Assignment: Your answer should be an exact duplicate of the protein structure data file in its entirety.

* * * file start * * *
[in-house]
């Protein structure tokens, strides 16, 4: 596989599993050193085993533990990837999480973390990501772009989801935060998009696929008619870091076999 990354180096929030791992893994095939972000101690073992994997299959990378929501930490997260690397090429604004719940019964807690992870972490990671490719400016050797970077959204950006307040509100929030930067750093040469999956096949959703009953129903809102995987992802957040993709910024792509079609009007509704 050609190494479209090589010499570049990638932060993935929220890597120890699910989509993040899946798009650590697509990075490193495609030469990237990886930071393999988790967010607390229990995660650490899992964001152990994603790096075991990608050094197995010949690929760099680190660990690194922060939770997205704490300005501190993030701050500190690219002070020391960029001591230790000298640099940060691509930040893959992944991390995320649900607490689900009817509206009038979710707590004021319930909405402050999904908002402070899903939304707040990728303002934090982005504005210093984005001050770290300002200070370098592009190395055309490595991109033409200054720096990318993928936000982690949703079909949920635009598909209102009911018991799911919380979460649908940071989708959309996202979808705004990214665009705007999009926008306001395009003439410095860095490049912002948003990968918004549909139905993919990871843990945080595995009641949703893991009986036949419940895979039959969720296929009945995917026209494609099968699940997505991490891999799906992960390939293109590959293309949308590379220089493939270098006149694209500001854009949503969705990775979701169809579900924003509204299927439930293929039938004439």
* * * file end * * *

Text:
[in-house]
């Protein structure tokens, strides 16, 4: 596989599993050193085993533990990837999480973390990501772009989801935060998009696929008619870091076999 990354180096929030791992893994095939972000101690073992994997299959990378929501930490997260690397090429604004719940019964807690992870972490990671490719400016050797970077959204950006307040509100929030930067750093040469999956096949959703009953129903809102995987992802957040993709910024792509079609009007509704 050609190494479209090589010499570049990638932060993935929220890597120890699910989509993040899946798009650590697509990075490193495609030469990237990886930071393999988790967010607390229990995660650490899992964001152990994603790096075991990608050094197995010949690929760099680190660990690194922060939770997205704490300005501190993030701050500190690219002070020391960029001591230790000298640099940060691509930040893959992944991390995320649900607490689900009817509206009038979710707590004021319930909405402050999904908002402070899903939304707040990728303002934090982005504005210093984005001050770290300002200070370098592009190395055309490595991109033409200054720096990318993928936000982690949703079909949920635009598909209102009911018991799911919380979460649908940071989708959309996202979808705004990214665009705007999009926008306001395009003439410095860095490049912002948003990968918004549909139905993919990871843990945080595995009641949703893991009986036949419940895979039959969720296929009945995917026209494609099968699940997505991490891999799906992960390939293109590959293309949308590379220089493939270098006149694209500001854009949503969705990775979701169809579900924003509204299927439930293929039938004439």